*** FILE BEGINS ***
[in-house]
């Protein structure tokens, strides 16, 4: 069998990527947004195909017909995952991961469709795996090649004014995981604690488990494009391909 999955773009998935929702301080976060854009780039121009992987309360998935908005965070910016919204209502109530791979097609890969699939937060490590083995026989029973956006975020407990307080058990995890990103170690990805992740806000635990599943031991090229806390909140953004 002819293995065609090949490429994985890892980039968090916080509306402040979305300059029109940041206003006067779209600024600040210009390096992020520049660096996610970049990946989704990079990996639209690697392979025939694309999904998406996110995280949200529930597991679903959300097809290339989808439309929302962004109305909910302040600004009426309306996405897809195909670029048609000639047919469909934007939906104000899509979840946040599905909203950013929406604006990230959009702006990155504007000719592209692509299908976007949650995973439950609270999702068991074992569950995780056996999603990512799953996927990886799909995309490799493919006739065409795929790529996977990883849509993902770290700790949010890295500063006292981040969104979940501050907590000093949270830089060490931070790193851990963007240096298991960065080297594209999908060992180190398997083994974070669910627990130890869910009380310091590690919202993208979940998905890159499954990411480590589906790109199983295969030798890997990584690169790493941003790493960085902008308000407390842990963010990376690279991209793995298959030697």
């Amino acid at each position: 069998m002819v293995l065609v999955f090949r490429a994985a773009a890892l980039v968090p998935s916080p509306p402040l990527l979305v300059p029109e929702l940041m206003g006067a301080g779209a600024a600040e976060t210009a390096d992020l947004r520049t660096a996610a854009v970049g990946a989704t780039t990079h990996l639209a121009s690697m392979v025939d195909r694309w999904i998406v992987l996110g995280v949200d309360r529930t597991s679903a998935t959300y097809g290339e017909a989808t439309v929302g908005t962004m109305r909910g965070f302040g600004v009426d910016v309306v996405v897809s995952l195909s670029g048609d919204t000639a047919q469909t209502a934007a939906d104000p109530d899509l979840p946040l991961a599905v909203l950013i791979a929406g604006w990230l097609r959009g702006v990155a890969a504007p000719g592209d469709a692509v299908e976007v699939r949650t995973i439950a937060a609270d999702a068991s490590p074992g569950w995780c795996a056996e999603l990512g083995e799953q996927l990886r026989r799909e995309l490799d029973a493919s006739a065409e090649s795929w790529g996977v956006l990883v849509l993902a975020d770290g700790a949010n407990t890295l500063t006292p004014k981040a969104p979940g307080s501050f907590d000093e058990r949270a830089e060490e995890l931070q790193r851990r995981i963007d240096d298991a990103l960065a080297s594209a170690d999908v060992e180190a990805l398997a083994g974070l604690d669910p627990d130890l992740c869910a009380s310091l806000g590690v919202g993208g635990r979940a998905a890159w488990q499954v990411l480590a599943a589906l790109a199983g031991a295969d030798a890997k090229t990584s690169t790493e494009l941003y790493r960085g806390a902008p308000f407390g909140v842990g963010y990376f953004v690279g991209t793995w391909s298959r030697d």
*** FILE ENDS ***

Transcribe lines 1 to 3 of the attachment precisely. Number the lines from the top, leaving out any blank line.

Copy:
[in-house]
């Protein structure tokens, strides 16, 4: 069998990527947004195909017909995952991961469709795996090649004014995981604690488990494009391909 999955773009998935929702301080976060854009780039121009992987309360998935908005965070910016919204209502109530791979097609890969699939937060490590083995026989029973956006975020407990307080058990995890990103170690990805992740806000635990599943031991090229806390909140953004 002819293995065609090949490429994985890892980039968090916080509306402040979305300059029109940041206003006067779209600024600040210009390096992020520049660096996610970049990946989704990079990996639209690697392979025939694309999904998406996110995280949200529930597991679903959300097809290339989808439309929302962004109305909910302040600004009426309306996405897809195909670029048609000639047919469909934007939906104000899509979840946040599905909203950013929406604006990230959009702006990155504007000719592209692509299908976007949650995973439950609270999702068991074992569950995780056996999603990512799953996927990886799909995309490799493919006739065409795929790529996977990883849509993902770290700790949010890295500063006292981040969104979940501050907590000093949270830089060490931070790193851990963007240096298991960065080297594209999908060992180190398997083994974070669910627990130890869910009380310091590690919202993208979940998905890159499954990411480590589906790109199983295969030798890997990584690169790493941003790493960085902008308000407390842990963010990376690279991209793995298959030697």
């Amino acid at each position: 069998m002819v293995l065609v999955f090949r490429a994985a773009a890892l980039v968090p998935s916080p509306p402040l990527l979305v300059p029109e929702l940041m206003g006067a301080g779209a600024a600040e976060t210009a390096d992020l947004r520049t660096a996610a854009v970049g990946a989704t780039t990079h990996l639209a121009s690697m392979v025939d195909r694309w999904i998406v992987l996110g995280v949200d309360r529930t597991s679903a998935t959300y097809g290339e017909a989808t439309v929302g908005t962004m109305r909910g965070f302040g600004v009426d910016v309306v996405v897809s995952l195909s670029g048609d919204t000639a047919q469909t209502a934007a939906d104000p109530d899509l979840p946040l991961a599905v909203l950013i791979a929406g604006w990230l097609r959009g702006v990155a890969a504007p000719g592209d469709a692509v299908e976007v699939r949650t995973i439950a937060a609270d999702a068991s490590p074992g569950w995780c795996a056996e999603l990512g083995e799953q996927l990886r026989r799909e995309l490799d029973a493919s006739a065409e090649s795929w790529g996977v956006l990883v849509l993902a975020d770290g700790a949010n407990t890295l500063t006292p004014k981040a969104p979940g307080s501050f907590d000093e058990r949270a830089e060490e995890l931070q790193r851990r995981i963007d240096d298991a990103l960065a080297s594209a170690d999908v060992e180190a990805l398997a083994g974070l604690d669910p627990d130890l992740c869910a009380s310091l806000g590690v919202g993208g635990r979940a998905a890159w488990q499954v990411l480590a599943a589906l790109a199983g031991a295969d030798a890997k090229t990584s690169t790493e494009l941003y790493r960085g806390a902008p308000f407390g909140v842990g963010y990376f953004v690279g991209t793995w391909s298959r030697d």